Bringing Up Bébé: One American Mother Discovers the Wisdom of French Parenting by Pamela Druckerman is a humorous, enjoyable account of an American’s view of French parenting.
Druckerman lives in Paris with her British husband. When her first child is born, she describes herself as a frantic mom. An earth-shattering revelation dawns on her while sitting in a French restaurant. She observes that all the French kids sitting in the restaurant are quietly eating while she and her husband can hardly contain their daughter in her high chair. And so begins her quest for why French parenting is different.
I personally did not get the impression that she approached her book as someone that had been admiring French parenting for a time, who then decided to write a book. Rather, I got the feeling that she was a frantic mom, noticed that the moms around her did not appear frantic, and, voila, what a great book idea! She is a journalist after all. One needs only look at Amazon and type in either “French” or “parenting” in the search engines to know that a book combining the two is sure to be popular.
One very obvious flaw is that she sticks to upper middle class Parisians for her French examples. While she did expand a little more for her American examples, she focused primarily on Manhattan, NY. I don’t think I need to tell you that it is generalizing things much by focusing only on a small group of Parisians to base French parenting on. Druckerman briefly acknowledges that parenting would be a little different in other parts of the country in a discussion on breastfeeding. She acknowledges that more mothers outside of Paris breastfeed, but of course, she did not include them in her research for the book.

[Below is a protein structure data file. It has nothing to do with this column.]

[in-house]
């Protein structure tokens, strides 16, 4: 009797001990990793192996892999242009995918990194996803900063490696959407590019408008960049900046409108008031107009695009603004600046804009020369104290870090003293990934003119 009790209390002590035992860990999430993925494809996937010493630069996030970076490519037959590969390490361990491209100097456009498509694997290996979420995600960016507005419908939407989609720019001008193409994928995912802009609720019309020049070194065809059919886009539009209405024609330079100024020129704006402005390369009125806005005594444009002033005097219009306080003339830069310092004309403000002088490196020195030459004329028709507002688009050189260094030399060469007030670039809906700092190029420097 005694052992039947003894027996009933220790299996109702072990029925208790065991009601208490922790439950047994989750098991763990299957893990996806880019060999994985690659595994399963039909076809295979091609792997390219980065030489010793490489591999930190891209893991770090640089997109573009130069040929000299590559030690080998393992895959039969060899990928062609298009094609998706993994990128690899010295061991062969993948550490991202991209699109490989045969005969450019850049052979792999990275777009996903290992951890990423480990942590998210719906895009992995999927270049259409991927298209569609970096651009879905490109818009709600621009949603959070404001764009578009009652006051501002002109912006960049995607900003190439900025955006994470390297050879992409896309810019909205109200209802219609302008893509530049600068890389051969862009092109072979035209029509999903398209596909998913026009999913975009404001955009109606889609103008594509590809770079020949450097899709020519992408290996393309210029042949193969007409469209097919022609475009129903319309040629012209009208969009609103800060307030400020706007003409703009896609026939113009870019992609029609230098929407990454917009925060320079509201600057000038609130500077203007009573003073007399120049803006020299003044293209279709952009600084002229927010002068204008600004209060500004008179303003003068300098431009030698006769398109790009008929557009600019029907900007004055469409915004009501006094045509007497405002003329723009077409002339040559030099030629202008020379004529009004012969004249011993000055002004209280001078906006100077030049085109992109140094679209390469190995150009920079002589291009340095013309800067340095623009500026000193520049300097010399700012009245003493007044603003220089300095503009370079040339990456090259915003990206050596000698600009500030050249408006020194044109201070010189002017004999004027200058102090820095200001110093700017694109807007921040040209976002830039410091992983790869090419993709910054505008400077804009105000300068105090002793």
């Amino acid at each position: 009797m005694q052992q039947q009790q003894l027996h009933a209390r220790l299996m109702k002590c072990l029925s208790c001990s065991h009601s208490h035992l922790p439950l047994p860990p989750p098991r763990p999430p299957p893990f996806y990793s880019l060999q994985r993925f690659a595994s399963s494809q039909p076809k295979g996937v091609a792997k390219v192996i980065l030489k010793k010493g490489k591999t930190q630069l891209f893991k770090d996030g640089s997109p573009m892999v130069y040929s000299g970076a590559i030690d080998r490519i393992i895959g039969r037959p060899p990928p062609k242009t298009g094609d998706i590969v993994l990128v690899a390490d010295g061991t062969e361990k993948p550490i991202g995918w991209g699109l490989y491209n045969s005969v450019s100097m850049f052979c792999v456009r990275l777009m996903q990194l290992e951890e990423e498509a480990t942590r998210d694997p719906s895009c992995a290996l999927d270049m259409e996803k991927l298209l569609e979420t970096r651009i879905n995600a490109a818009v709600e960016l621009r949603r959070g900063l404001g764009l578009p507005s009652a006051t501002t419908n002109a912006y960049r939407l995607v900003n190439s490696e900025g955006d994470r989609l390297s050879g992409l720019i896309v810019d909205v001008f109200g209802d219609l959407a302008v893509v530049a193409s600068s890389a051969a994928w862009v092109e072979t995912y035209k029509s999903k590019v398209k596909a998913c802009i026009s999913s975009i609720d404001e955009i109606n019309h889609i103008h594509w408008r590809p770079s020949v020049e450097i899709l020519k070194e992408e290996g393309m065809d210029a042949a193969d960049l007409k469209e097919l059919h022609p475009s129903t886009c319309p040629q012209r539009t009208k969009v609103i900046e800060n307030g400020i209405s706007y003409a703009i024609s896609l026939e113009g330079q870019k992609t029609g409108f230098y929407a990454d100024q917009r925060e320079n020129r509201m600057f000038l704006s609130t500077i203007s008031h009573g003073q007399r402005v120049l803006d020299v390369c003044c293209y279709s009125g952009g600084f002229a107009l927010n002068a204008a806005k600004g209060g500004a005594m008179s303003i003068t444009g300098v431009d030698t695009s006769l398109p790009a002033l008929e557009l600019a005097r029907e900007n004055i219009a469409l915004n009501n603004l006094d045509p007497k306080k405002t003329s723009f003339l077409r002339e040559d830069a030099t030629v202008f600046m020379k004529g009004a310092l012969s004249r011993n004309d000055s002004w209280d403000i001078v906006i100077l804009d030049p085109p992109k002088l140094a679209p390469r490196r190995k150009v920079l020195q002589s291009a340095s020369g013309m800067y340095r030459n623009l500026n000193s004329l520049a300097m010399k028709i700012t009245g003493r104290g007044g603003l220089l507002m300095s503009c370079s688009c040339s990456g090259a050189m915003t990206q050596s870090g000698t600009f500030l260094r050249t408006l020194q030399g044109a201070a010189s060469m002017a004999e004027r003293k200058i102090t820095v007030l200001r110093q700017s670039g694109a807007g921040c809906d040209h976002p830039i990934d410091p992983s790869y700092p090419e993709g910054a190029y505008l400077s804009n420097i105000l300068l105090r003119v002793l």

While Druckerman touched on other subjects, the bulk of her book focused on greetings, eating, schooling (specifically daycare), and authority. Much of the French parenting she speaks of has more to do with the overarching culture than the individual philosophy of parents. I wish I could explain all of these in light of the culture, but for the sake of length, I will use only the example of greetings to explain what I mean.
Greetings: She talks at length about how French parents expect their children to say “hello” and “goodbye” (right along with “please” and “thank you”), and yet she never references la bise. I simply found that interesting. Taking the larger culture into light, greetings are an important part of politesse in France. It is much easier to expect your child to give proper greetings when the whole room is doing it. It is expected, it is normal, the child does it.
Why is this more difficult for American parents? I think that is a little more difficult in our culture, because when we walk into a room, we just casually say “hi” and keep talking. Suddenly, we might remember to make our child say “hello,” and we are faced with a dilemma. Should we stop and tell them to say “hello” and risk the scene of defiance, or do we just hope no one notices that they did not greet them? There is no accepted norm of how people greet in America. Children are left to the whim of the adult at that moment to know if they are going to be forced to say a proper “hello” and “good bye”. In France when you walk into a home, everyone greets you. Children and adults alike all give the appropriate bise or handshake. It is just what you do. Ultimately, it is just a habit of politesse, not a battle each time there is a greeting.